It's hard to tell in the photo, but it's about 3 or 4 feet tall. I thought it might be some animal's den, but I didn't know of an animal that would be found in that area that's the right size to have a den like that. On closer insepection, it looked a bit like the mine shafts on Sawnee Mountain. Further uphill it looked like bits of it had collapsed too. I don't know enough about iron mining to say whether it might be involved in that or not. Whatever it is, it's interesting.

"End of the road, boys. It's had its twists and turns, now it deposits you here."

End of the Line

Dangit, I'd hoped I could keep going past the WMA boundary and end up somewhere off of 411 or East Valley Road.

On further examination, I wasn't sure that I couldn't. I mean, those "Posted" signs look pretty definitive, but the gate had no crossbar. The road beyond was just as worn as the road behind. I.e. it didn't look like a long-standing border. And most curiously, there were posted signs on trees down the road, facing the road, that you would see if you were on the road, past the gate. I wondered if the signs were meant to indicate that the land to either side of the road was private, but the road itself was ok to travel on, as long as you stayed on the road. There certainly are plenty of cases of that. That's why I like "Private Drive" signs. No ambiguity. If I ever have a private drive, I'll put up one of those signs.

I didn't like it, but I erred on the side of caution and turned back.

I did check out a few side trails on the way back. There's a maze of ATV trails west of the road, and one that looks more official and less ATV. Almost all of the trails led directly to someone's house. I wondered if they'd been used to access the WMA before the neighborhood was built, and then as each house popped up, a new trail popped up from the next lot over. It seemed semi-plausible, but the trails all looked equally well used. Like maybe every family in the neighborhood had an ATV and each of them made their own trail. No telling. It's also possible that the trails don't actually go all the way to each person's house. There may be a rail that ties them all together, just inside the WMA or something. Each time I could see the trail going straight toward a house, I turned around. People were out cutting their grass and hanging out in their backyards, jabbering. I didn't want to bother them, walking up on their backyard. Who knows though, maybe that happens a lot and they're used to it.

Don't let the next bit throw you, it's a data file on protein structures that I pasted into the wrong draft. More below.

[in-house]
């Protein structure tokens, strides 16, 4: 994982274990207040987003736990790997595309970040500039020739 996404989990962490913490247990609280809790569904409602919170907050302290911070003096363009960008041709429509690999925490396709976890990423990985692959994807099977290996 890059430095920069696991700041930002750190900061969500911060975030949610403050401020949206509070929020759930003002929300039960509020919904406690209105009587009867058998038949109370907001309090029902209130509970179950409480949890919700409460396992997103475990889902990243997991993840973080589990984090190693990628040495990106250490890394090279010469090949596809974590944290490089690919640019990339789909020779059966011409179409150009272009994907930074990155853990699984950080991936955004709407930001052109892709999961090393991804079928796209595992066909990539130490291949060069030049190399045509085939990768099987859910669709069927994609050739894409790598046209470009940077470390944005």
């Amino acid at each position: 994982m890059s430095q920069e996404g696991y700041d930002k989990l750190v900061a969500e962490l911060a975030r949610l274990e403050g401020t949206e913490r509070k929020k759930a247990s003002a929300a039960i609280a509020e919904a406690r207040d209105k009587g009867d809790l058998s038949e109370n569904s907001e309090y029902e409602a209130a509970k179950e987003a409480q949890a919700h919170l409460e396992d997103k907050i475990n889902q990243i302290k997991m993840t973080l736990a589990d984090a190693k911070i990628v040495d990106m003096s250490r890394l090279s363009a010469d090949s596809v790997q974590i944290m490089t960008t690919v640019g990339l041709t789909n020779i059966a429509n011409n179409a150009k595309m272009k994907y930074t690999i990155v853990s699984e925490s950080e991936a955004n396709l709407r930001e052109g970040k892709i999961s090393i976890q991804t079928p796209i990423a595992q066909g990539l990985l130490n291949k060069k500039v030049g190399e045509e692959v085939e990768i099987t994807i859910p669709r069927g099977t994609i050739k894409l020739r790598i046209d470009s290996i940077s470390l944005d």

Anyway, I gave up on the maze quickly and headed back down Oak Street in a direct abort. It must have been slightly uphill on the way in because I was spun out quickly heading out. It was getting late and pretty, so I tried to take a photo of the ride out, but it was too dark, and shaky.

When I got to town I flicked on my commuter lights and rode back to the trailhead in the dark. I felt a lot stronger than I had last weekend, maybe because I was more well recovered from the flu. Or maybe just because I'd done a lot less climbing than the last time. Either way, I felt pretty good and pushed pretty hard back to the car.

On the way home I stopped at a gas station on Hwy 20 near I-75 and saw 2 interesting things. The first was a guy purchasing 2, and only 2 items: beer, and detox pills. The second was the impressive selection of Confederate Flag themed stickers and other memorabilia, juxtaposed with the older Indian couple who appeared to own and operate the store. I imagined them looking through catalogs, deciding to stock those items. I wondered what their thought process must have been. It made me smile and thinking about it kept me entertained for longer than it probably should have.

Whoo! Another good day at Pine Log. Still plenty more to do and see there too, so I will, no-doubt, be back again soon.

1 comment:

  1. Well I will be the first to comment if it ever gets read of course. I live only miles from Pine Log WMA and I have seen each and every place you show in this adventure blog. I have to say Pine Log is one beautiful piece of land. I am glad you enjoyed it. There is a ton of history to be found out in the woods here. More than you have even had a chance to see but you have get back in there and explore a little bit.